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The Photo Issue 2007

Little England In Sri Lanka

At first glance, Nuwara Eliya seems a typical Sri Lankan town. Pineapple, jackfruit, mango, avocado and plantain spill from roadside stalls. The call to prayer wails out. Buzzing tuk-tuks and the roar of the mighty TATA lorries and buses scatter the...
1.7.07

Summer frocks and fancy hats at Nuwara Eliya’s version of Ascot.

At first glance, Nuwara Eliya seems seems a typical Sri Lankan town. Pineapple, jackfruit, mango, avocado and plantain spill from roadside stalls. The call to prayer wails out. Buzzing tuk-tuks and the roar of the mighty TATA lorries and buses scatter the crowds, horns blaring, then choke them with noxious clouds of black smoke. Perched on a grassy hummock with a bright red pillarbox gleaming by its entrance, Nuwara Eliya’s post office rises impressively above the bustling exoticism of the town. Its clock tower, spires and turrets, cottagey windows and unfeasibly red brickwork and beams make the post office, which was built in 1894, look as if it would be more at home in a model village on the Isle of Wight. Further down the road, outside Cargill’s Stores, varnished wooden signs list the commodities long ago available within: waterproofs, ladies drapery, sporting goods, gramophones, travelling requisites. These are relics of the British era in Sri Lanka. Settlers developed Nuwara Eliya as a hill station in the heart of their tea estates. It became a place where planters, businessmen, diplomats and soldiers could escape the steamy heat of the lowlands and enjoy some home comforts. Here they built elegant villas and bungalows, with white fretwork and green corrugated iron roofs. They grew English flowers and vegetables. They established a golf course, a park, a club, several half-timbered hotels and guest houses and the race course. When the British left Ceylon in 1948, these oh-so-English institutions and traditions, far from slipping into neglect and decay, were taken over, tended to and nurtured by the Sri Lankans. In Nuwara Eliya you can find the ex-pat way of life carrying on just as it did in the early part of the last century. Once the domain of English ladies and gents, today you see Buddhist, Hindu, Muslim and Christian families strolling, posing for photographs by the flowers and playing cricket. Notices in the park exhort the strollers to “refrain from plucking the blooms” and to “behave decently”. Although Nuwara Eliya is not anywhere near the area affected by the tsunami, it has felt the impact of dwindling tourist numbers. The tourist season is regarded as particularly important this year, as the means of reviving the town’s fortunes. The season’s programme reads: “Aftermath of tsunami brings a lot of sorrow and pain in mind. Whilst you enjoy the fun and frolic please bear in mind that we have a national duty to bring back the glories of our nation which we have lost by nature, fulfilling our goal to preserve our town as the Little England of the past.”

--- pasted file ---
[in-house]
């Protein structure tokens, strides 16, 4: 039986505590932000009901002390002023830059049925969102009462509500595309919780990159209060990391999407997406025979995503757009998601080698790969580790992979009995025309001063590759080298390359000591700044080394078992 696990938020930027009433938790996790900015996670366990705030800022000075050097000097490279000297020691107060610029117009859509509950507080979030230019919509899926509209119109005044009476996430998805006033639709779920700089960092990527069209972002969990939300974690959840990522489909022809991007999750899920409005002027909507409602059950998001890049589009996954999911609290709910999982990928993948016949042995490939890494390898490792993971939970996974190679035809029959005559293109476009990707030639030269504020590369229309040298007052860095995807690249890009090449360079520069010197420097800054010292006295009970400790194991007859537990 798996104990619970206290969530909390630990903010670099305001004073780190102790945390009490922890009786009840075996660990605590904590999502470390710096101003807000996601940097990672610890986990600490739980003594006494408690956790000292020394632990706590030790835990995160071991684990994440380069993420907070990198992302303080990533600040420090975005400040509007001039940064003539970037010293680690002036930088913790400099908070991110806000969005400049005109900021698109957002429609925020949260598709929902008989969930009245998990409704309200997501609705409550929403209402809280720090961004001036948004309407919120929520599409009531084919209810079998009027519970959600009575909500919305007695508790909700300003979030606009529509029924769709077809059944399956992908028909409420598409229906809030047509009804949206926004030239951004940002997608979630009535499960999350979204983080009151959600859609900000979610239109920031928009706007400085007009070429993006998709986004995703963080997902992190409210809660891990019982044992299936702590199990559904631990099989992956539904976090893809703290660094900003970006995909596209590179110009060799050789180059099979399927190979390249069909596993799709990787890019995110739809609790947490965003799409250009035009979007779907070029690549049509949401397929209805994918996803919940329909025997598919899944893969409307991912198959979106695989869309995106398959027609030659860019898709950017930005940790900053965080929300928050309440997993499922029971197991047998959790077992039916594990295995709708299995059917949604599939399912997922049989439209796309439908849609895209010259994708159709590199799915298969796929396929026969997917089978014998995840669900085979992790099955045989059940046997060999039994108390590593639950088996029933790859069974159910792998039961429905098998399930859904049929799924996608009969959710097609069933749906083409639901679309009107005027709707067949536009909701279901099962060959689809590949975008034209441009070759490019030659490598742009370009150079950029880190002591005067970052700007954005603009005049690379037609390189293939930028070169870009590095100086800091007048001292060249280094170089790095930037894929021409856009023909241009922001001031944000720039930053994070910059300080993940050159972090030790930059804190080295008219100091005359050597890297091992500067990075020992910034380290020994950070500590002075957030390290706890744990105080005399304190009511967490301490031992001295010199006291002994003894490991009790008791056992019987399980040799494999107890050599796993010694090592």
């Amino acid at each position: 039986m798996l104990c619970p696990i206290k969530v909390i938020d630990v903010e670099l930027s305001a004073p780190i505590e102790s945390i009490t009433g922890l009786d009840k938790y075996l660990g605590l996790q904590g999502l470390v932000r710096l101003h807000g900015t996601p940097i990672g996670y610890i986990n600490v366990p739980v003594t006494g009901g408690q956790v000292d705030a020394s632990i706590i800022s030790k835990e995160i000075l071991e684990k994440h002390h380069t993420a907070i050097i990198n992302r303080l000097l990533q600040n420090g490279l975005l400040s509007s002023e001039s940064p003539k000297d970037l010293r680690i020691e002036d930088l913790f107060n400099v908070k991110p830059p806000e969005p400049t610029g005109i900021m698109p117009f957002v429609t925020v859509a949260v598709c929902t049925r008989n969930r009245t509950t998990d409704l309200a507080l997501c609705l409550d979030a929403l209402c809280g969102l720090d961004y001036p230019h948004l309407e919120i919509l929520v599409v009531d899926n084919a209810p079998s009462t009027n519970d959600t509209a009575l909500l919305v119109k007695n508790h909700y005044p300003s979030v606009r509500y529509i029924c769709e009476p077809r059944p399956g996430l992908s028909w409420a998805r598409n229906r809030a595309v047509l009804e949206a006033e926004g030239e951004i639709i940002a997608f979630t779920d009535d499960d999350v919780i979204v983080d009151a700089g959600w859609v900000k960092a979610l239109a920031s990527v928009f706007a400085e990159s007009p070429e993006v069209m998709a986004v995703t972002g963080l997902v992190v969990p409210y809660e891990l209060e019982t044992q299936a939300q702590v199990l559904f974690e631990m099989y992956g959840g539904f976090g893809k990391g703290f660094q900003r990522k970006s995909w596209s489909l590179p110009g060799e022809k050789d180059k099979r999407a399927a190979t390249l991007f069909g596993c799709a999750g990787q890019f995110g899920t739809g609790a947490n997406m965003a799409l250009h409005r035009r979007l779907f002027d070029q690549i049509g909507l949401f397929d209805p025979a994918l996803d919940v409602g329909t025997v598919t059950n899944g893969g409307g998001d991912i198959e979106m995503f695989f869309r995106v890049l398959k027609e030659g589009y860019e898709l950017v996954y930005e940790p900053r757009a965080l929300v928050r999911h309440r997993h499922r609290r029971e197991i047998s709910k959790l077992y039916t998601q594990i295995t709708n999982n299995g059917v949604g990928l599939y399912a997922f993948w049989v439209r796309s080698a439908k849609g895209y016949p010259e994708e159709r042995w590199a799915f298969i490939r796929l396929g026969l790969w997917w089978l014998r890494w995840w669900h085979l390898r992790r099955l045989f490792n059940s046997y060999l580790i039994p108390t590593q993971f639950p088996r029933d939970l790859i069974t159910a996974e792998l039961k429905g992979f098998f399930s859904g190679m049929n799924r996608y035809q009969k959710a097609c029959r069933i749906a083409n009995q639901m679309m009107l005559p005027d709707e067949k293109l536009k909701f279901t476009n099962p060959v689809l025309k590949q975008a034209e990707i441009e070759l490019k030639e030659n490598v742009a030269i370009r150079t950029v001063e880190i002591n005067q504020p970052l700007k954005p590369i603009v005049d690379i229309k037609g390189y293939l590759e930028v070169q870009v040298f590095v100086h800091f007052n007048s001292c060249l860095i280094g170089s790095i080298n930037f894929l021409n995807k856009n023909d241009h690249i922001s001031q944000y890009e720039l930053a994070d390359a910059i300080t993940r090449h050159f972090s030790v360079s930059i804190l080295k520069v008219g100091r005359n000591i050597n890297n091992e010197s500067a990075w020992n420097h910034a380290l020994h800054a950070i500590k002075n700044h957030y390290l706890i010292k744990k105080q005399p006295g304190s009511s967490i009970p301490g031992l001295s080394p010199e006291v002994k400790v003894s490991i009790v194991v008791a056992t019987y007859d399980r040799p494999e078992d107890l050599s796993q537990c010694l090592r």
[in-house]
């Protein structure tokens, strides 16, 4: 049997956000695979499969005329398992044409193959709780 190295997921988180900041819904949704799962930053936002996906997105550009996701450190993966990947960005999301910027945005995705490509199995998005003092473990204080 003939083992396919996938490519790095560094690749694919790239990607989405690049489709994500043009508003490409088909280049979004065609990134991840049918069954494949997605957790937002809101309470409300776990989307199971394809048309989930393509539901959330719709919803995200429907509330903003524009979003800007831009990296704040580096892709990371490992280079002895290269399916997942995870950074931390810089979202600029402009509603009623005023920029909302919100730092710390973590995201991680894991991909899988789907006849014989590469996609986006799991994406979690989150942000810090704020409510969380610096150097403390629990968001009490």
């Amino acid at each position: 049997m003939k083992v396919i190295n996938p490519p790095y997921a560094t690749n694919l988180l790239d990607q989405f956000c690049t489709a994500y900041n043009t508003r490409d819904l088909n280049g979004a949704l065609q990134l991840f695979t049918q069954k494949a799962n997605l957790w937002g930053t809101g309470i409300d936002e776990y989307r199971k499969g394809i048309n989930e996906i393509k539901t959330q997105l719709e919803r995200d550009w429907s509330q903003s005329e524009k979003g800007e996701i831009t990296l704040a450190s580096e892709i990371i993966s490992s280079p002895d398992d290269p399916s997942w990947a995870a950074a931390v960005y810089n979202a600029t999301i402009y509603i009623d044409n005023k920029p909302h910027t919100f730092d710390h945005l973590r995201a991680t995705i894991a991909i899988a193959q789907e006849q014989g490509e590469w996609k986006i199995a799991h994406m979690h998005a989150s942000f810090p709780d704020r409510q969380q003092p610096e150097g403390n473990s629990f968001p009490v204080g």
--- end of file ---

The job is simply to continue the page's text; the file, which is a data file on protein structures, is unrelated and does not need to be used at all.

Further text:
ΔΙΑΦΗΜΙΣΗ

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Watching the gee-gees. Maybe later retiring to The Grand Hotel for gin and tonics.

Sipping a cuppa next to the mayor.

A horse called Amazon Bronze won the IDC Gold Cup. The owners scored only 40,000 rupees, just over £200.

Olde English architecture, 1,889 metres above sea level in the heart of Sri Lanka.

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Ringing the bells at The Hill Golf Club.

One of Nuwara Eliya’s many English-style clubhouses.

Ladies go glam for a perfect English day out.